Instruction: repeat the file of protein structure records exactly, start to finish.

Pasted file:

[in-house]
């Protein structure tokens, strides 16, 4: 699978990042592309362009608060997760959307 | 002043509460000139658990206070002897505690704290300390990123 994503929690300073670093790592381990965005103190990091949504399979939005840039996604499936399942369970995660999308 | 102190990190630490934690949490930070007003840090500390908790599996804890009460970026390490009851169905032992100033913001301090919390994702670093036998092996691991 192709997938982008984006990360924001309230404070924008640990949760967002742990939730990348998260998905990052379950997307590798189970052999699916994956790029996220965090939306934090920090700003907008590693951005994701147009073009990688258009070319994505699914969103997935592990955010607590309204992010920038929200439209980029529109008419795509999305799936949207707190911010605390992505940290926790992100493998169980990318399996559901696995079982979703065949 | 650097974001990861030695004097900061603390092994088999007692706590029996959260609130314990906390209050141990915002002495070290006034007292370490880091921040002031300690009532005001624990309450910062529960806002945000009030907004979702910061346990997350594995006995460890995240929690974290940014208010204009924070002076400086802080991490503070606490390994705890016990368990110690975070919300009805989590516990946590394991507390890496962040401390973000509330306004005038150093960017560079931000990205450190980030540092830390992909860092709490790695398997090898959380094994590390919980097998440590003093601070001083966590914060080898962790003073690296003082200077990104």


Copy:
[in-house]
């Protein structure tokens, strides 16, 4: 699978990042592309362009608060997760959307 | 002043509460000139658990206070002897505690704290300390990123 994503929690300073670093790592381990965005103190990091949504399979939005840039996604499936399942369970995660999308 | 102190990190630490934690949490930070007003840090500390908790599996804890009460970026390490009851169905032992100033913001301090919390994702670093036998092996691991 192709997938982008984006990360924001309230404070924008640990949760967002742990939730990348998260998905990052379950997307590798189970052999699916994956790029996220965090939306934090920090700003907008590693951005994701147009073009990688258009070319994505699914969103997935592990955010607590309204992010920038929200439209980029529109008419795509999305799936949207707190911010605390992505940290926790992100493998169980990318399996559901696995079982979703065949 | 650097974001990861030695004097900061603390092994088999007692706590029996959260609130314990906390209050141990915002002495070290006034007292370490880091921040002031300690009532005001624990309450910062529960806002945000009030907004979702910061346990997350594995006995460890995240929690974290940014208010204009924070002076400086802080991490503070606490390994705890016990368990110690975070919300009805989590516990946590394991507390890496962040401390973000509330306004005038150093960017560079931000990205450190980030540092830390992909860092709490790695398997090898959380094994590390919980097998440590003093601070001083966590914060080898962790003073690296003082200077990104």